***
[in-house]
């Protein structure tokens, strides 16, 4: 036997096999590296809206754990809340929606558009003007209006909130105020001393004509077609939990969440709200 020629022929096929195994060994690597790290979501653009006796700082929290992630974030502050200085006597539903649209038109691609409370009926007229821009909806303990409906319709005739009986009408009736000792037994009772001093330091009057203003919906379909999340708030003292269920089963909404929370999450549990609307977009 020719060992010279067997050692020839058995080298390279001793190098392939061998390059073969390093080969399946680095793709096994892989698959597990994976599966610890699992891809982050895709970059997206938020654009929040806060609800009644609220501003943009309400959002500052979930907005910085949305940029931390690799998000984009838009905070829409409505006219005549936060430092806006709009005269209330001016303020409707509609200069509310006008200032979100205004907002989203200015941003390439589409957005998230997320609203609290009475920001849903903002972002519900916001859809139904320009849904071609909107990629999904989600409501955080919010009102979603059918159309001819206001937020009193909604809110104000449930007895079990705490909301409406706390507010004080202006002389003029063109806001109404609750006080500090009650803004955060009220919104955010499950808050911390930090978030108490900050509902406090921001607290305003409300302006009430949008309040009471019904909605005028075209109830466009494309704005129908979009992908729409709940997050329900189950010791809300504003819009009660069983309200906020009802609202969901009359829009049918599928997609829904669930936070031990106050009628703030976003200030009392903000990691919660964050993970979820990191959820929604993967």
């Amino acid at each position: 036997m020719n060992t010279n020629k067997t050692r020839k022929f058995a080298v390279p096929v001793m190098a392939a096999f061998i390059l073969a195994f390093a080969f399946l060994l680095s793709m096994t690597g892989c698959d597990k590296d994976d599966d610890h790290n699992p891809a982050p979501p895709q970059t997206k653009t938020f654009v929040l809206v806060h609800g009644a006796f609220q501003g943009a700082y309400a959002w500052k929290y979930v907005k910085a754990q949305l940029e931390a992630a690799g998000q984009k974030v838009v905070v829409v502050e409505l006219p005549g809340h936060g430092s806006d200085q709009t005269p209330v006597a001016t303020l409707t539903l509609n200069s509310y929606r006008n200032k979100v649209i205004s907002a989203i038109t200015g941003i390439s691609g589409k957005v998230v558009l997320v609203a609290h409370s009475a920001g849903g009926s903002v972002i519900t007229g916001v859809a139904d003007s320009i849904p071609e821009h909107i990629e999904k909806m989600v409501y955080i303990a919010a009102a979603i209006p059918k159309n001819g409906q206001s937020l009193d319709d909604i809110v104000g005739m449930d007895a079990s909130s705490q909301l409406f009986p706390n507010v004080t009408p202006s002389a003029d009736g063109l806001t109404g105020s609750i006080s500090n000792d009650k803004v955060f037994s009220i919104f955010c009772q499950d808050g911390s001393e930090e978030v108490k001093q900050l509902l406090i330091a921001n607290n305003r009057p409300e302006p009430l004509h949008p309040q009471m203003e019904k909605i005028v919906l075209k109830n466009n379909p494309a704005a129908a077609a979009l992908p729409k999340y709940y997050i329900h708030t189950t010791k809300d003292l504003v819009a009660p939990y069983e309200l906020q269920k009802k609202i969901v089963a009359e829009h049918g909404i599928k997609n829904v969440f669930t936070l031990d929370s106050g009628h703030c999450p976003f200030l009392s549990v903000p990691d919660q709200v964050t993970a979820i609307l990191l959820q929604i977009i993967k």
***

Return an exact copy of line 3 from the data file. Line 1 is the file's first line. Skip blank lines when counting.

């Amino acid at each position: 036997m020719n060992t010279n020629k067997t050692r020839k022929f058995a080298v390279p096929v001793m190098a392939a096999f061998i390059l073969a195994f390093a080969f399946l060994l680095s793709m096994t690597g892989c698959d597990k590296d994976d599966d610890h790290n699992p891809a982050p979501p895709q970059t997206k653009t938020f654009v929040l809206v806060h609800g009644a006796f609220q501003g943009a700082y309400a959002w500052k929290y979930v907005k910085a754990q949305l940029e931390a992630a690799g998000q984009k974030v838009v905070v829409v502050e409505l006219p005549g809340h936060g430092s806006d200085q709009t005269p209330v006597a001016t303020l409707t539903l509609n200069s509310y929606r006008n200032k979100v649209i205004s907002a989203i038109t200015g941003i390439s691609g589409k957005v998230v558009l997320v609203a609290h409370s009475a920001g849903g009926s903002v972002i519900t007229g916001v859809a139904d003007s320009i849904p071609e821009h909107i990629e999904k909806m989600v409501y955080i303990a919010a009102a979603i209006p059918k159309n001819g409906q206001s937020l009193d319709d909604i809110v104000g005739m449930d007895a079990s909130s705490q909301l409406f009986p706390n507010v004080t009408p202006s002389a003029d009736g063109l806001t109404g105020s609750i006080s500090n000792d009650k803004v955060f037994s009220i919104f955010c009772q499950d808050g911390s001393e930090e978030v108490k001093q900050l509902l406090i330091a921001n607290n305003r009057p409300e302006p009430l004509h949008p309040q009471m203003e019904k909605i005028v919906l075209k109830n466009n379909p494309a704005a129908a077609a979009l992908p729409k999340y709940y997050i329900h708030t189950t010791k809300d003292l504003v819009a009660p939990y069983e309200l906020q269920k009802k609202i969901v089963a009359e829009h049918g909404i599928k997609n829904v969440f669930t936070l031990d929370s106050g009628h703030c999450p976003f200030l009392s549990v903000p990691d919660q709200v964050t993970a979820i609307l990191l959820q929604i977009i993967k």